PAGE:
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ATTACK OF THE FORTY-FOOT CHICKEN

From the Bonkers series , Vol. 2

A wonderfully weird, madcap tale with just a tiny bit of terror.

The town of Nevermind endures another zany episode, this time pitting an 11-year-old’s epic survivalist skills against an extremely large rooster.

Chronically overprepared Barker Mifflin has just started his second year of picking strawberries at McFadden Farm, receiving one essentially worthless McToken for each flat delivered. His stellar performance and survivalist know-how bring him to the attention of Megan McFadden, the farm owners’ 11-year-old daughter, who offers him a spot as a row commander and enlists his help solving an unusual problem. Her mother has mysteriously shrunk down to the size of a doll—apparently the work of Megan’s father, Maverick, a scientist who used to work at Colossal Chemistry. And before long, Barker crosses paths with the enormous chicken. It’ll take all his talents and maybe a little luck to avoid complete disaster while getting to the bottom of things. Though occasionally meandering, this second series installment is chock-full of wild antics, wacky wordplay, just enough scares to create suspense, and a generous sprinkling of Barker’s always entertaining, sometimes useful Survival Nuggets. Familiarity with the first entry in the series is recommended, though Carman has made a strong effort to keep this story accessible to newcomers. Characters’ descriptions are minimal.

A wonderfully weird, madcap tale with just a tiny bit of terror. (Fiction. 8-12)

Pub Date: June 25, 2024

ISBN: 9798212538381

Page Count: 160

Publisher: Blackstone

Review Posted Online: April 20, 2024

Kirkus Reviews Issue: May 15, 2024

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THE LAST KIDS ON EARTH

From the Last Kids on Earth series , Vol. 1

Classic action-packed, monster-fighting fun

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It’s been 42 days since the Monster Apocalypse began, and 13-year-old Jack Sullivan, a self-proclaimed “zombie-fighting, monster-slaying tornado of cool” is on a quest to find and rescue his not-so-secret crush, June Del Toro, whether she needs it, wants it, or not.

Jack cobbles together an unlikely but endearing crew, including his scientist best friend, Quint Baker; Dirk Savage, Parker Middle School’s biggest bully; and a pet monster named Rover, to help him save the damsel in distress and complete the “ULTIMATE Feat of Apocalyptic Success.” Middle-grade readers, particularly boys, will find Jack’s pitch-perfect mix of humor, bravado, and self-professed geekiness impossible to resist. His sidekicks are equally entertaining, and it doesn’t hurt that there are also plenty of oozing, drooling, sharp-toothed monsters and zombies and a host of gizmos and gadgets to hook readers and keep them cheering with every turn of the page. Holgate’s illustrations play an integral role in the novel’s success. They not only bring Brallier’s characters to life, but also add depth and detail to the story, making plain just exactly how big Rover is and giving the lie to Jack’s “killer driving.” The marriage of text and illustration serves as a perfect example of what an illustrated novel can and should be.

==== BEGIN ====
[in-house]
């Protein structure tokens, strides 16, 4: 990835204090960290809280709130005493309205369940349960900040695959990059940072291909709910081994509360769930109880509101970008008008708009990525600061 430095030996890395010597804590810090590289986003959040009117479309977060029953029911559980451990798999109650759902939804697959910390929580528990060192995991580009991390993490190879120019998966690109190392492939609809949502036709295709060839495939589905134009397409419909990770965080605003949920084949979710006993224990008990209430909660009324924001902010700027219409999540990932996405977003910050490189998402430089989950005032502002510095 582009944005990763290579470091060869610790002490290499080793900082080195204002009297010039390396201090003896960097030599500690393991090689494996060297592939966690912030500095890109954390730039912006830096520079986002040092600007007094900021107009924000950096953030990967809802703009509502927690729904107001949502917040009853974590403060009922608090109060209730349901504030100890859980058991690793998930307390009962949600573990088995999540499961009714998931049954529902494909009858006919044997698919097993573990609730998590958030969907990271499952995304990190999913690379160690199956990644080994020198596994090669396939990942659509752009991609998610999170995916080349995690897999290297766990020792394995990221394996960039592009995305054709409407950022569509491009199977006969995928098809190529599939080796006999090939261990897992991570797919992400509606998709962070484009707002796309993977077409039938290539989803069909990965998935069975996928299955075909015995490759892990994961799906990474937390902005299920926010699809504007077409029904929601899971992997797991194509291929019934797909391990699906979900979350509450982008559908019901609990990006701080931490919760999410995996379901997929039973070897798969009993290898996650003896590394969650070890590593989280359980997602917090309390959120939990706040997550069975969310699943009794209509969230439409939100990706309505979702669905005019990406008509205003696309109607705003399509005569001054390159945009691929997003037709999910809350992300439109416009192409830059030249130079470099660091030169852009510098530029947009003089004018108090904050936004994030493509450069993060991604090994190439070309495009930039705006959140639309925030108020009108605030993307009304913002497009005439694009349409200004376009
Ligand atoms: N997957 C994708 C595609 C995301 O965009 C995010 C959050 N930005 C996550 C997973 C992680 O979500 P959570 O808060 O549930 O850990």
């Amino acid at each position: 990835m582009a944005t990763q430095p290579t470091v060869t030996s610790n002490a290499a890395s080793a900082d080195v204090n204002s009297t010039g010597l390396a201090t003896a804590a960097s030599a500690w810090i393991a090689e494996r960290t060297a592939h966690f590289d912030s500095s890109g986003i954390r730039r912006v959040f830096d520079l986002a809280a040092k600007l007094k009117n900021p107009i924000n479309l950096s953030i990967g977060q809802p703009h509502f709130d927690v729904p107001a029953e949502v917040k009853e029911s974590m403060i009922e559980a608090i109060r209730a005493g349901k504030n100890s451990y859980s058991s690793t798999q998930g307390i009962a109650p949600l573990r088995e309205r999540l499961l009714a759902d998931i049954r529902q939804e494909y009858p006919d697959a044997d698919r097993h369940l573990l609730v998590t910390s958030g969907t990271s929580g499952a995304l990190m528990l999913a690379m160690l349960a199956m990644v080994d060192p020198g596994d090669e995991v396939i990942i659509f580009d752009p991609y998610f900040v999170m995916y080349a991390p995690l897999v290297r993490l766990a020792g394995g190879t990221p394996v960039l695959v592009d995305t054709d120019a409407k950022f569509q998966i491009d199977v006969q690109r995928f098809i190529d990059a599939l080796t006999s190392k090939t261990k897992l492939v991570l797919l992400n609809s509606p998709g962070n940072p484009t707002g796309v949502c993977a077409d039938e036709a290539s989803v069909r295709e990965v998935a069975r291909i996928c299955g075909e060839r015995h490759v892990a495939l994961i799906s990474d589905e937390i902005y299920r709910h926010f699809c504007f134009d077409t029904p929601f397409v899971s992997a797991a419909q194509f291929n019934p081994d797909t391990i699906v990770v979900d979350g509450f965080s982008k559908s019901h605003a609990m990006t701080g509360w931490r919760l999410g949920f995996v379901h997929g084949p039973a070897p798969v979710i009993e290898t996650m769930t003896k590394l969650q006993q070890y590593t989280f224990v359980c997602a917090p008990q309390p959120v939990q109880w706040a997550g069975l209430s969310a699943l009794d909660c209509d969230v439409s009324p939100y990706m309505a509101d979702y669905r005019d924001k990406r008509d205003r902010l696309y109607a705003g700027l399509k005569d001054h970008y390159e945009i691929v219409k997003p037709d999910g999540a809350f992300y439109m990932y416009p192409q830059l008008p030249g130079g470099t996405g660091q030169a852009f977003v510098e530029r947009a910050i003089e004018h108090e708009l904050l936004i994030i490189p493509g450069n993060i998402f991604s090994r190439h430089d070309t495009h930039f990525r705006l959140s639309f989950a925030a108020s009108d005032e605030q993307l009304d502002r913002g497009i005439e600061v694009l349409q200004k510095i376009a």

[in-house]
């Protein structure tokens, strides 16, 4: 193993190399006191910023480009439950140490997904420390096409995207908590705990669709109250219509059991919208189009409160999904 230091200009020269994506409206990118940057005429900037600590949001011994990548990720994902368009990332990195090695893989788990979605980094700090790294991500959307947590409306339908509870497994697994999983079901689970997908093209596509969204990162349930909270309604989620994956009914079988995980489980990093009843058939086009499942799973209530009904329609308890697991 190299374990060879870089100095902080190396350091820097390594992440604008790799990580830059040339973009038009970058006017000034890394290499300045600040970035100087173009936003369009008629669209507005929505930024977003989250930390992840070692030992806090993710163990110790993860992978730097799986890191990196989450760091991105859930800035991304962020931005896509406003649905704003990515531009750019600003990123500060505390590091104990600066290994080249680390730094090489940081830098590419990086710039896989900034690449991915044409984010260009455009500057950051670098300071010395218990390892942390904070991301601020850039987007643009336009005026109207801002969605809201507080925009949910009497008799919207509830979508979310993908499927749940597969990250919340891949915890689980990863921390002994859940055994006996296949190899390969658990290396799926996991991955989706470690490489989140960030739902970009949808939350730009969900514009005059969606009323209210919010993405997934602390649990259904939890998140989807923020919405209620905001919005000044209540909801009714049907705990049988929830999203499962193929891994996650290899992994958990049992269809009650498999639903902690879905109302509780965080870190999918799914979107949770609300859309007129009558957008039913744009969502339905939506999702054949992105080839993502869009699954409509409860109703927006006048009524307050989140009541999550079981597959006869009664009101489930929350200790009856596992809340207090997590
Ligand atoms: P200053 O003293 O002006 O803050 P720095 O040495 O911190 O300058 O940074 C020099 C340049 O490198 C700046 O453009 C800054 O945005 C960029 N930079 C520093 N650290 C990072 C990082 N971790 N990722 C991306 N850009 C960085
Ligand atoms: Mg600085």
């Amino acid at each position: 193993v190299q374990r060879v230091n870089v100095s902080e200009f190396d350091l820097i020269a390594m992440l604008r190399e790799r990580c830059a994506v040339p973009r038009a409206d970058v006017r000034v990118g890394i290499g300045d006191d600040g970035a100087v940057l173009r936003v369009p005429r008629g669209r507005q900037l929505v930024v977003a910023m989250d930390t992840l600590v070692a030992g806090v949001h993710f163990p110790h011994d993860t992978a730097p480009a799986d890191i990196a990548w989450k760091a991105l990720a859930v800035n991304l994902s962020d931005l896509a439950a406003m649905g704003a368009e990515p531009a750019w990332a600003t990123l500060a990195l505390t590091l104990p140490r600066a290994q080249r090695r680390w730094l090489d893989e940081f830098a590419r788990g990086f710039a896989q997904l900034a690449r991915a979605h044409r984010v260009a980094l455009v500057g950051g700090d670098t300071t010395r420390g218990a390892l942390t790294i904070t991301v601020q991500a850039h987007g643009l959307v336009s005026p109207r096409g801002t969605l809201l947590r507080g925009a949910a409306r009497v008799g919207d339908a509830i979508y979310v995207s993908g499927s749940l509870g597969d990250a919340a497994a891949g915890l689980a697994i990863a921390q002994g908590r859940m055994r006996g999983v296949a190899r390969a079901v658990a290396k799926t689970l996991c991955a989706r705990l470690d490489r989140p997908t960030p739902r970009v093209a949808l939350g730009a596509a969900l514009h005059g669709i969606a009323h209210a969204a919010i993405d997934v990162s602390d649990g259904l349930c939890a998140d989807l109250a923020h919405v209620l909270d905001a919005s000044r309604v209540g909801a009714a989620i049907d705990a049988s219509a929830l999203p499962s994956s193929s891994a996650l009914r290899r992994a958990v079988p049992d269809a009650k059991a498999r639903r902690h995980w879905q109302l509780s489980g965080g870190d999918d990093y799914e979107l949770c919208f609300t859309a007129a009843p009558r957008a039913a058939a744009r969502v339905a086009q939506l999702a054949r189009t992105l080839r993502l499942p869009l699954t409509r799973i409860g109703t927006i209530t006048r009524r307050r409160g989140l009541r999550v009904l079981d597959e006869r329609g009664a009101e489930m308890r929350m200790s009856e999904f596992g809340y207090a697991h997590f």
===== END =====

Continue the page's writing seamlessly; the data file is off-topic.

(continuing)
Classic action-packed, monster-fighting fun (. (Graphic/horror hybrid. 8-12)

Pub Date: Oct. 13, 2015

ISBN: 978-0-670-01661-7

Page Count: 240

Publisher: Viking

Review Posted Online: July 21, 2015

Kirkus Reviews Issue: Aug. 15, 2015

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NARWHAL I'M AROUND

From the Incredibly Dead Pets of Rex Dexter series , Vol. 2

Funny delivery, but some jokes really miss the mark.

An animal ghost seeks closure after enduring aquatic atrocities.

In this sequel to The Incredibly Dead Pets of Rex Dexter (2020), sixth grader Rex is determined to once again use his ability to communicate with dead animals for the greater good. A ghost narwhal’s visit gives Rex his next opportunity in the form of the clue “bad water.” Rex enlists Darvish—his Pakistani American human best friend—and Drumstick—his “faithful (dead) chicken”—to help crack the case. But the mystery is only one of Rex’s many roadblocks. For starters, Sami Mulpepper hugged him at a dance, and now she’s his “accidental girlfriend.” Even worse, Darvish develops one of what Rex calls “Game Preoccupation Disorders” over role-playing game Monsters & Mayhem that may well threaten the pair’s friendship. Will Rex become “a Sherlock without a Watson,” or can the two make amends in time to solve the mystery? This second outing effectively carries the “ghost-mist” torch from its predecessor without feeling too much like a formulaic carbon copy. Spouting terms like plausible deniability and in flagrante delicto, Rex makes for a hilariously bombastic (if unlikable) first-person narrator. The over-the-top style is contagious, and black-and-white illustrations throughout add cartoony punchlines to various scenes. Unfortunately, scenes in which humor comes at the expense of those with less status are downright cringeworthy, as when Rex, who reads as White, riffs on the impossibility of his ever pronouncing Darvish’s surname or he plays dumb by staring into space and drooling.

Funny delivery, but some jokes really miss the mark. (Paranormal mystery. 8-12)

Pub Date: May 4, 2021

ISBN: 978-0-7595-5523-5

Page Count: 224

Publisher: Little, Brown

Review Posted Online: March 15, 2021

Kirkus Reviews Issue: April 1, 2021

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